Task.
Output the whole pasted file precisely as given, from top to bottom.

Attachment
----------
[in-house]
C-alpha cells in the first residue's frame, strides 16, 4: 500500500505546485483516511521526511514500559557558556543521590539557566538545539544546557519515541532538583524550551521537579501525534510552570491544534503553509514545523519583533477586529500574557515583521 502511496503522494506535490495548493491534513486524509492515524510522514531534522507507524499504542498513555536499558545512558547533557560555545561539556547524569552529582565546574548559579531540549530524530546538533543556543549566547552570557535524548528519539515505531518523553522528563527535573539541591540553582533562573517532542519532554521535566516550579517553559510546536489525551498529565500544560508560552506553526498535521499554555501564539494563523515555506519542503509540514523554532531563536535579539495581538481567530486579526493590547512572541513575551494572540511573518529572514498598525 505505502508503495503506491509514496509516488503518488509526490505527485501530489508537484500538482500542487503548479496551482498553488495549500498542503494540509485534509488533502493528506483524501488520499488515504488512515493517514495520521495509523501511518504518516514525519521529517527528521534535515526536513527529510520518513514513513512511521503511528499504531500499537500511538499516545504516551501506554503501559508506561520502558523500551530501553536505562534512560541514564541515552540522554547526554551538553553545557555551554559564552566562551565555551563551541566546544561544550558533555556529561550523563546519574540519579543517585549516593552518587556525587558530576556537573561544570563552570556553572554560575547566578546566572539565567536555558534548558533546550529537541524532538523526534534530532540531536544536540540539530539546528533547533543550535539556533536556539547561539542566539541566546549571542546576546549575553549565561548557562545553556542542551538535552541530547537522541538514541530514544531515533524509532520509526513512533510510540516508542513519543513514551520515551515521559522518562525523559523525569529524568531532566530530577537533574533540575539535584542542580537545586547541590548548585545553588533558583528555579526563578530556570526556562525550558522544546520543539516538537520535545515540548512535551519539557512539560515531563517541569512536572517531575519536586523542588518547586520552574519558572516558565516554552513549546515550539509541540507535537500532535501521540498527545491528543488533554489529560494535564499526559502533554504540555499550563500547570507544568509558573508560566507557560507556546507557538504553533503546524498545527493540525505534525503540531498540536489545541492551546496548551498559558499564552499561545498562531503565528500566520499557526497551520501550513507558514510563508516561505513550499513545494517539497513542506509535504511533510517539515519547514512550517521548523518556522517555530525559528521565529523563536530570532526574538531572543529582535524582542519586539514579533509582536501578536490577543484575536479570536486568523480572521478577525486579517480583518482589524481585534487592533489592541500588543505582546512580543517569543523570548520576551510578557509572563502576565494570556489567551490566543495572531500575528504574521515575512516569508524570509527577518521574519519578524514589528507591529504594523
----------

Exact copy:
[in-house]
C-alpha cells in the first residue's frame, strides 16, 4: 500500500505546485483516511521526511514500559557558556543521590539557566538545539544546557519515541532538583524550551521537579501525534510552570491544534503553509514545523519583533477586529500574557515583521 502511496503522494506535490495548493491534513486524509492515524510522514531534522507507524499504542498513555536499558545512558547533557560555545561539556547524569552529582565546574548559579531540549530524530546538533543556543549566547552570557535524548528519539515505531518523553522528563527535573539541591540553582533562573517532542519532554521535566516550579517553559510546536489525551498529565500544560508560552506553526498535521499554555501564539494563523515555506519542503509540514523554532531563536535579539495581538481567530486579526493590547512572541513575551494572540511573518529572514498598525 505505502508503495503506491509514496509516488503518488509526490505527485501530489508537484500538482500542487503548479496551482498553488495549500498542503494540509485534509488533502493528506483524501488520499488515504488512515493517514495520521495509523501511518504518516514525519521529517527528521534535515526536513527529510520518513514513513512511521503511528499504531500499537500511538499516545504516551501506554503501559508506561520502558523500551530501553536505562534512560541514564541515552540522554547526554551538553553545557555551554559564552566562551565555551563551541566546544561544550558533555556529561550523563546519574540519579543517585549516593552518587556525587558530576556537573561544570563552570556553572554560575547566578546566572539565567536555558534548558533546550529537541524532538523526534534530532540531536544536540540539530539546528533547533543550535539556533536556539547561539542566539541566546549571542546576546549575553549565561548557562545553556542542551538535552541530547537522541538514541530514544531515533524509532520509526513512533510510540516508542513519543513514551520515551515521559522518562525523559523525569529524568531532566530530577537533574533540575539535584542542580537545586547541590548548585545553588533558583528555579526563578530556570526556562525550558522544546520543539516538537520535545515540548512535551519539557512539560515531563517541569512536572517531575519536586523542588518547586520552574519558572516558565516554552513549546515550539509541540507535537500532535501521540498527545491528543488533554489529560494535564499526559502533554504540555499550563500547570507544568509558573508560566507557560507556546507557538504553533503546524498545527493540525505534525503540531498540536489545541492551546496548551498559558499564552499561545498562531503565528500566520499557526497551520501550513507558514510563508516561505513550499513545494517539497513542506509535504511533510517539515519547514512550517521548523518556522517555530525559528521565529523563536530570532526574538531572543529582535524582542519586539514579533509582536501578536490577543484575536479570536486568523480572521478577525486579517480583518482589524481585534487592533489592541500588543505582546512580543517569543523570548520576551510578557509572563502576565494570556489567551490566543495572531500575528504574521515575512516569508524570509527577518521574519519578524514589528507591529504594523